05 October 2000 | Cathy Hayward
Outsourcing basic vehicle management services, such as breakdown services, repairs and crash assessments, will be the only way for fleet management firms to survive in today's market, according to a report from Nottingham Business School.
Peter Cooke, head of the Centre for Automotive Industries Management and the report's author, claimed that vehicle leasing firms are having to find new ways to run their businesses.
Several factors are making vehicle leasing firms rethink their traditional fleet packages, he said. These included the new Transport Act, which supports an aggressive tax regime to prevent traffic growth, firms providing cash-or-car options, staff working from home or using company cars on a daily basis and integrated public transport.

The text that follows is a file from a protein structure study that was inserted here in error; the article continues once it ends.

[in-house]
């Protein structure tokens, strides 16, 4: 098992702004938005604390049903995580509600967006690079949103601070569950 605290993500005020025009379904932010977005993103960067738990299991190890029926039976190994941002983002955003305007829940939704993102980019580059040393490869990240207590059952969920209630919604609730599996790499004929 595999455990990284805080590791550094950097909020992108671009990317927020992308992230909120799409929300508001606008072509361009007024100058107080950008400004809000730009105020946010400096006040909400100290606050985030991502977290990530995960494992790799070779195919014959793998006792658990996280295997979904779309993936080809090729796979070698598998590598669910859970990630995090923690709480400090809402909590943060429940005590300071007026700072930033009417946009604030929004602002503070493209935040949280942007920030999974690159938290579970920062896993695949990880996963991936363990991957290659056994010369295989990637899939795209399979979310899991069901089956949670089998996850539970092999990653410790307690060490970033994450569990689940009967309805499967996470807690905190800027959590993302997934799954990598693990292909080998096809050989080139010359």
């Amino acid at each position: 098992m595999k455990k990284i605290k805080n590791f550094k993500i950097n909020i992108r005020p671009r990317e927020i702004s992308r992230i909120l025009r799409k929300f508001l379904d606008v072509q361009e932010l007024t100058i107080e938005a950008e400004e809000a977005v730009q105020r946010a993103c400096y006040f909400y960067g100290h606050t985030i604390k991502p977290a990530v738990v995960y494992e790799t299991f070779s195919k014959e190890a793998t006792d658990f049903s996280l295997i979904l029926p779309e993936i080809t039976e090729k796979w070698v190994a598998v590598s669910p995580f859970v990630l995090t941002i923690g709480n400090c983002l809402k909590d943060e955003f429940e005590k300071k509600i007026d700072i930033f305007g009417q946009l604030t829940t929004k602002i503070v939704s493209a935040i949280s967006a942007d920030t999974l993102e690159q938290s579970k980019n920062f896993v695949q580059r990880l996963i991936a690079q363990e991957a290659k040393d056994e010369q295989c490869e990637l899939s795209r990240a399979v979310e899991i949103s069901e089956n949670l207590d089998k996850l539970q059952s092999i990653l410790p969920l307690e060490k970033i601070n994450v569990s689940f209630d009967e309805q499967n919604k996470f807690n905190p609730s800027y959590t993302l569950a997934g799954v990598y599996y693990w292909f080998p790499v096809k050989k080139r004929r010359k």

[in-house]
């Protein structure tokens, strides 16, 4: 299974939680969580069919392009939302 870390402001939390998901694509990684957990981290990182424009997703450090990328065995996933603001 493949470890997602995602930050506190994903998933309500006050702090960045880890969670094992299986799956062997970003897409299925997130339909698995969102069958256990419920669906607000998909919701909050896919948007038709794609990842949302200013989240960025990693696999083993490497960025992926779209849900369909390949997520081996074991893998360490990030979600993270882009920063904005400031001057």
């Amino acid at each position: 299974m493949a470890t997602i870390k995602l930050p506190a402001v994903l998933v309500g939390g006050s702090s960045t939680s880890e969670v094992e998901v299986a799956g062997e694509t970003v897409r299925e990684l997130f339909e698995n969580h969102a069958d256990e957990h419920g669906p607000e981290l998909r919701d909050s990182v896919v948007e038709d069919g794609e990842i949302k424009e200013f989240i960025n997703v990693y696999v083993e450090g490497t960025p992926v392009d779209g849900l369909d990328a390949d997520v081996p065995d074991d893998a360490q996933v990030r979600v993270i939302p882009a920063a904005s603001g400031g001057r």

"Outsourcing allows the fleet management company to concentrate on its core competency - customer relations," Cooke said. Smaller fleet management firms that outsource vehicle leasing to a larger fleet management firm can take advantage of its superior purchasing power.
Cooke acknowledged that outsourced areas would be likely to generate less profit for the vehicle leasing company, but claimed the companies could increase profits by moving up the supply chain. He added that leasing firms would take over more of the day-to-day fire-fighting issues, such as breakdowns, maintenance and crash repairs.
John Britcliffe, managing director of Overdrive, which specialises in outsourced management of vehicles, agreed that outsourcing is necessary for survival. "It creates a level playing field for all companies," he said.
Debis car fleet management operations director John Lewis said that without outsourcing he could not have access to specialist maintenance staff for his mixed fleet of 4,500 vehicles.
Some firms fail to tell their clients that they outsource, said Cooke. But Derek Wright, managing director of car leasing firm TC Harrison Business Link, said many clients recognised its benefits.